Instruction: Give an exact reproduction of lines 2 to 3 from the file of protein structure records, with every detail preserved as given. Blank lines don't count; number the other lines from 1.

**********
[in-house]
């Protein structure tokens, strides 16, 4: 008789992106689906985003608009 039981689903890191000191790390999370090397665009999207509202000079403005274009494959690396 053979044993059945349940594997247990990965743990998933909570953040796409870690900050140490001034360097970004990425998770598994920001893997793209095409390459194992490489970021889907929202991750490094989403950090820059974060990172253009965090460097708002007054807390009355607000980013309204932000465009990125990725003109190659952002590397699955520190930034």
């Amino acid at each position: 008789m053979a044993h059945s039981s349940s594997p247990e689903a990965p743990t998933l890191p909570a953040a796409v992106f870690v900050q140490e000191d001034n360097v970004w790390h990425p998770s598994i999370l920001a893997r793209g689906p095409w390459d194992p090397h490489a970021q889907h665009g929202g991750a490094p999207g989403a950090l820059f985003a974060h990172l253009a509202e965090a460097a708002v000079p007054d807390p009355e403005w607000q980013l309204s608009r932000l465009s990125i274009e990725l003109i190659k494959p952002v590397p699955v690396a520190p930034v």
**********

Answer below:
């Protein structure tokens, strides 16, 4: 008789992106689906985003608009 039981689903890191000191790390999370090397665009999207509202000079403005274009494959690396 053979044993059945349940594997247990990965743990998933909570953040796409870690900050140490001034360097970004990425998770598994920001893997793209095409390459194992490489970021889907929202991750490094989403950090820059974060990172253009965090460097708002007054807390009355607000980013309204932000465009990125990725003109190659952002590397699955520190930034």
């Amino acid at each position: 008789m053979a044993h059945s039981s349940s594997p247990e689903a990965p743990t998933l890191p909570a953040a796409v992106f870690v900050q140490e000191d001034n360097v970004w790390h990425p998770s598994i999370l920001a893997r793209g689906p095409w390459d194992p090397h490489a970021q889907h665009g929202g991750a490094p999207g989403a950090l820059f985003a974060h990172l253009a509202e965090a460097a708002v000079p007054d807390p009355e403005w607000q980013l309204s608009r932000l465009s990125i274009e990725l003109i190659k494959p952002v590397p699955v690396a520190p930034v």